Where the results reveal more significant issues, an on-site audit will be conducted by our independent auditor, Intertek. This includes criteria covering forced labour, child labour, wages and hours, health and safety, environment and management systems.
Should the audit identify areas of concern, we agree an action plan with the supplier that includes clear timescales for improvements to be made. In the event of serious and/or persistent non-compliance, or where suppliers fail to demonstrate a willingness to improve performance, we reserve the right to terminate the business relationship.
Having successfully tested the process in 2016, we are now conducting a phased roll-out to all our non-agricultural suppliers worldwide.
In addition to audits triggered by the SCDD process, all of our strategic direct materials suppliers, as part of our existing supplier assessment programme, have to undergo the same audit, also
conducted by Intertek, in order to be appointed as a new supplier to BAT. They are then re-audited every three to four years.
All BAT subsidiaries are reviewed annually against country-level human rights risk indicators for businesses by Verisk Maplecroft , an independent global risk analytics consultancy. This includes Maplecroft’s key human rights risk indices, covering issues relating to the labour rights, such as freedom of association, child labour and modern slavery; issues relating to safety and security, such as occupational health and safety, levels of criminality, conflict severity, terrorism intensity, and abuse of human rights by security forces; and issues relating to equal opportunities and fair treatment, such as discrimination in the workplace and the rights of vulnerable minority groups.
The highest risk countries are then reviewed by our Board Audit Committee, and the performance of our companies in managing human rights in those countries is monitored by our Regional Audit and CSR committees.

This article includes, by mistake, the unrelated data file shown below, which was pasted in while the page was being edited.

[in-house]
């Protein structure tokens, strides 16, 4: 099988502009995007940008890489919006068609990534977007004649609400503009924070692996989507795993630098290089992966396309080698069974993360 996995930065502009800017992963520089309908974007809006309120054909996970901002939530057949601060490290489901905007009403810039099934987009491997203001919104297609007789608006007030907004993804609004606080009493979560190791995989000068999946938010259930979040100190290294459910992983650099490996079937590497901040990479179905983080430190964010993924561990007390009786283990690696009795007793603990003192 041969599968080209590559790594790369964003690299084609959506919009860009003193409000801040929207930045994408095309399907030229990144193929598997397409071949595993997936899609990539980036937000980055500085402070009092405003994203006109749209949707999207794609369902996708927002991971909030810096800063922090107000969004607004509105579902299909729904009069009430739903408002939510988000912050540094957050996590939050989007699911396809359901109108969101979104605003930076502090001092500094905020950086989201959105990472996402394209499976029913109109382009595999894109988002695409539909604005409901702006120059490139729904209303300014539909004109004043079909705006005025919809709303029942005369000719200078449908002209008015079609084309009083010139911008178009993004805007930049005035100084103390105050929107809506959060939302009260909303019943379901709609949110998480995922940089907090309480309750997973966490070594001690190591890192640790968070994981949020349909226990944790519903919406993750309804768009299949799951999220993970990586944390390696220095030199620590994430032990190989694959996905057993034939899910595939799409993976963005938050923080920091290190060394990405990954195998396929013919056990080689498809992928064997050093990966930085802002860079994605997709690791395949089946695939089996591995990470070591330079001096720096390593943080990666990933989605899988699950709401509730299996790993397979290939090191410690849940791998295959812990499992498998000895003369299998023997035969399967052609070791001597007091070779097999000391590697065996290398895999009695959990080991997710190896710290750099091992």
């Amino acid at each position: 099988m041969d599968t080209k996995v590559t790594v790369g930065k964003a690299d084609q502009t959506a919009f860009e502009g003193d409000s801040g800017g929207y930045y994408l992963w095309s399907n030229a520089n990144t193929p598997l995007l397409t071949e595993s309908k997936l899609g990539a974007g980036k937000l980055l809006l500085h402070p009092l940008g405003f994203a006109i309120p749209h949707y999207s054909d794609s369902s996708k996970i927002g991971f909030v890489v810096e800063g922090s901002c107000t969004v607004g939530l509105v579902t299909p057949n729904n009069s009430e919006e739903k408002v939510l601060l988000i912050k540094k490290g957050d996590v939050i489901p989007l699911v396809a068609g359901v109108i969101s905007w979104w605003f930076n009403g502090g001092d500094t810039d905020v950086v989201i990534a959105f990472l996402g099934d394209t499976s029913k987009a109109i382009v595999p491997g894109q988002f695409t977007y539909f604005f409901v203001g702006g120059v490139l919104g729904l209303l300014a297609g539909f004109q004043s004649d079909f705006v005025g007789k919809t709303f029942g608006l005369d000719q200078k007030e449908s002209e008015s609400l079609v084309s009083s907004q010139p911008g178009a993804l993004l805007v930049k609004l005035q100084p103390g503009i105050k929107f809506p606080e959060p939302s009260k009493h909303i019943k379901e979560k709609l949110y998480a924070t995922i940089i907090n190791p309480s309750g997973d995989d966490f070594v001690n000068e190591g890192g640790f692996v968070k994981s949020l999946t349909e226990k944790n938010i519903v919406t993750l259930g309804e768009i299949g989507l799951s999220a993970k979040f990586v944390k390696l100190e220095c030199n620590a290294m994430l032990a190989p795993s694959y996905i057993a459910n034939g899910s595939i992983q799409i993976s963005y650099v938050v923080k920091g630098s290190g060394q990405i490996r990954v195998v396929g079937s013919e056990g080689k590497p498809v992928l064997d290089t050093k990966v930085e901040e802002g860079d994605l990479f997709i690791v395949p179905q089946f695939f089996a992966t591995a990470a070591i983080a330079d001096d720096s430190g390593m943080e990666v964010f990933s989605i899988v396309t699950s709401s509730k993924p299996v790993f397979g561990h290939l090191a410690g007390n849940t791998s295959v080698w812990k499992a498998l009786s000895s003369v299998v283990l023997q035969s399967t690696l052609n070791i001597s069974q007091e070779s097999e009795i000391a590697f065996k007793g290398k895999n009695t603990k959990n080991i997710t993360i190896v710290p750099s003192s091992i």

It is also a specific requirement of our key business controls, which apply to all Group companies, for human rights risk assessments and risk mitigation action plans to be in place in countries of concern and for processes to be in place to demonstrate that human rights are managed effectively in the workplace and supply chain. All BAT business units are required to report compliance against the controls annually.
Anyone working for, or with the BAT Group, can raise any concerns or grievances in confidence and without fear of reprisal through:
To strengthen and increase the accessibility of our grievance mechanisms, we plan to implement a new third-party managed 'Speak Up' hotline and website by end 2017.
We conduct detailed investigations of all reported incidents and, in the event of any adverse human rights impacts being identified, we take steps to remediate them, including working collaboratively with the relevant stakeholder where appropriate. Examples include:
We use the results of supplier self-assessments and audits to work collaboratively with suppliers to agree an action plan with the supplier that includes clear timescales for improvements to be made. In the event of any serious and/or persistent issues, or where suppliers fail to demonstrate a willingness to improve performance, we reserve the right to terminate the business relationship.
For any cases established to be breaches of our Standards, the appropriate action will vary from case to case but will include, depending on the circumstances, dismissal or disciplinary action and, where appropriate, reporting the case to the relevant authorities. Where any weakness in internal controls is identified, appropriate measures are taken to strengthen them.
Some human rights issues, particularly in our agricultural supply chain such as child labour, have more endemic root causes which one company – or even one sector – cannot tackle alone. So implementing long-term community based projects and multi-stakeholder partnerships is central to our approach.
You can read more about this in Human rights and child labour in tobacco growing.